A long time ago, I wrote a piece for my series on ‘Lahore and its Golden Years’, which featured some unique individuals that I had been privileged to know. I was thrilled and happy, when I saw a reader’s comment that one of these characters had been his uncle and the column had evoked fond memories of his favourite relative. I am encouraged and inspired, on getting feedback that in a world, where media content revolves around corruption, murder and mayhem, my pen focuses on good things that happen around us. My stories are based on personal experiences from an era, when the world as we know it, was a much better place. I am grateful to all those readers, who resonate with me on the notion and assure them that their comments are the type of catalyst that I need to keep mining into the past and fusing it with the present.

Last month my better half launched her annual spring cleaning operation with a vigour that belies her aches and pains. This is one activity that I dread for two reasons. First it is initiated at a time, when the air is filled with colour, the scent of blooms and a general state of ecstatic happiness and second because for the rest of the year after this exercise, I can’t find much of the stuff that I had carefully stowed away as ‘useful’.

Spring cleaning has suddenly triggered the word ‘aunt’ in my mind and I am grateful that it has, because if one was to line up close female relatives in order of popularity, aunts would inevitably figure right at the top. Since we are on the subject of aunts and spring cleaning, I am reminded of my mother’s cousin, who lived inside the walled city of Lahore. This wonderful lady was short, plump (as all aunts should be) and had the most humorous disposition. Her only fault (and reason for outbreak of the annual short war in the otherwise placid home) was an impulse that gripped her every year in the month of March. It was then that this loveable relative began to unlock closets and storerooms in an increasing frenzy. This act would perhaps have gone unnoticed, had it not been followed by mustering household help to extract stuff from invisible nooks and crannies. A game of hide and seek then began between husband and wife as my uncle or khaloo, stealthily replaced his ‘valuables’ in new hiding places only to discover them once again on the ever growing ‘to be disposed’ pile in the spacious ‘dewri’. Unable to gain victory, the poor man reconciled himself to defeat and brooded for days after wards.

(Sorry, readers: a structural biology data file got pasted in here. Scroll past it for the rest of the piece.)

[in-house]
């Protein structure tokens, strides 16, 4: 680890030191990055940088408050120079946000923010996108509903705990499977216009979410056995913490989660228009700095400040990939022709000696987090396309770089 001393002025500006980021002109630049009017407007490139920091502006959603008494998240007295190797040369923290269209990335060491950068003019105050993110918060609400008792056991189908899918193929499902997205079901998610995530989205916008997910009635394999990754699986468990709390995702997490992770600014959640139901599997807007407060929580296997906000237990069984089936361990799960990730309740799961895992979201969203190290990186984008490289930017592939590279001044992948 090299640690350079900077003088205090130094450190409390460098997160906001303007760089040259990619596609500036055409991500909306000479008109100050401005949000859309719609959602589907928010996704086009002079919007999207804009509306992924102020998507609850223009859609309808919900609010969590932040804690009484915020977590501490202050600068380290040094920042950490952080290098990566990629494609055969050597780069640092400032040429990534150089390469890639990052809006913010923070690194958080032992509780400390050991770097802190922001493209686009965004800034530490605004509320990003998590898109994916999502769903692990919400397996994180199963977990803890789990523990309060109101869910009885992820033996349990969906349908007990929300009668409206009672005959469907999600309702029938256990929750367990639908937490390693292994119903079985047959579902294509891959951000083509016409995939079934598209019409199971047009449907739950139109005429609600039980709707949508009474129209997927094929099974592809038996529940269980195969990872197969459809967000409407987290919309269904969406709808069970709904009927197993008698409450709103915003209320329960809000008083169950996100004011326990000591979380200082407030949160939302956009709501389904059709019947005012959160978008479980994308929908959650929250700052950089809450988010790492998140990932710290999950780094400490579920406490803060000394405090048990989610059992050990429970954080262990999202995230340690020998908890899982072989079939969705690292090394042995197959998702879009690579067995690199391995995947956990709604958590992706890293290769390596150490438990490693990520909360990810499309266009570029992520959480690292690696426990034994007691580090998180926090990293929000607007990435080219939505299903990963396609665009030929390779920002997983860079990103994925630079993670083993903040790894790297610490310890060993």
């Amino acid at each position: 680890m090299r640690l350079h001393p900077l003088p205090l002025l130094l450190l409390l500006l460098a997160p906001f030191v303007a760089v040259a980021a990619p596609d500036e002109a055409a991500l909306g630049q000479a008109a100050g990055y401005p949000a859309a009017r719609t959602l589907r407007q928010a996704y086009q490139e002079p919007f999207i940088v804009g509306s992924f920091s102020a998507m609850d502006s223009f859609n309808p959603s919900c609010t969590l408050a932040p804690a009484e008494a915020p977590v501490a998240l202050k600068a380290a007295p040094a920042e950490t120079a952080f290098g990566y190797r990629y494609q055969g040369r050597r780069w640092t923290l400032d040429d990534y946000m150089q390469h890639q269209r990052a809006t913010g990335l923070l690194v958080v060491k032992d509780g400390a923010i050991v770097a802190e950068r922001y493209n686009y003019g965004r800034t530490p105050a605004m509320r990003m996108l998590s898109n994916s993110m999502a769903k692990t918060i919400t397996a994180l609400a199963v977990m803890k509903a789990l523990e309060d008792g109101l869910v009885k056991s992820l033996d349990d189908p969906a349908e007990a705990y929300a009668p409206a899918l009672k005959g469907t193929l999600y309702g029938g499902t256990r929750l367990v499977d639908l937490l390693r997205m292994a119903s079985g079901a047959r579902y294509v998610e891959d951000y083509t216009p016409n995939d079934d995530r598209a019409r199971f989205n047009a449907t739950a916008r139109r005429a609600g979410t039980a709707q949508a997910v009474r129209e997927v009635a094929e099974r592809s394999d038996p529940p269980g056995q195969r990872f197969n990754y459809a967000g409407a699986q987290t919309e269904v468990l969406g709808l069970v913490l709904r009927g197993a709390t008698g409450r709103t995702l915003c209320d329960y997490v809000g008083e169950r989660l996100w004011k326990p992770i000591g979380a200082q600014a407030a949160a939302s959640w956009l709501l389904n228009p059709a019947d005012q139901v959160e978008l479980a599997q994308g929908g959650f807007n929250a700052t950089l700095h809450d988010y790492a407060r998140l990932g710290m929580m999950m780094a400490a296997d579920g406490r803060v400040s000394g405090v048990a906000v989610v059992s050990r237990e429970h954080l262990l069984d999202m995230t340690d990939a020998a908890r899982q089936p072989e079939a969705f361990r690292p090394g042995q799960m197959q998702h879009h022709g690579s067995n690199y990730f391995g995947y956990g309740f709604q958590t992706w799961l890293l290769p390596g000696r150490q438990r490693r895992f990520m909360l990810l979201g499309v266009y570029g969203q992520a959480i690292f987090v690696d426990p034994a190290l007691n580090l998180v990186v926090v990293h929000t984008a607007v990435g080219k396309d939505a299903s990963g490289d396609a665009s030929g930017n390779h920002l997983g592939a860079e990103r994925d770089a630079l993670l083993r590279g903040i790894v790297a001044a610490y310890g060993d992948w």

Then there was another aunt, who in spite of a common parenthood, was the complete opposite of the one featured above. This lady was a regular weekend visitor to our home on Queen’s Road and spent her time fretting over her ailments (both real and imagined). We looked forward to her arrival as we could then put into motion several devilish schemes that we had hatched over the week. Aware that this lady was outrageously scared of mice, we would hide behind doors armed with a clockwork toy rodent. Our poor relative would scream and run in headlong flight, mouthing curses, which usually ended with a complaint to our mother. We would then be produced before the mater and given a dressing down.

Our most popular aunt also visited us on weekends. She, like the rest of her immediate family, resided inside the old city and her coming infused new life into our escapades. Whether it was placing a mug of water on top of the kitchen door to douse the cook or climbing trees during our regular game of ‘chuppan chuppai’, this young woman became our most trusted accomplice. Her marriage and moving away to Karachi and much later her passing away, left a huge gap in our lives.

I now watch indulgently as my grandchildren ‘exploit and manipulate’ their aunt (my younger daughter) in person or on Skype. I can only watch with a smile and thank my Creator for all the aunts in the world and the love they represent.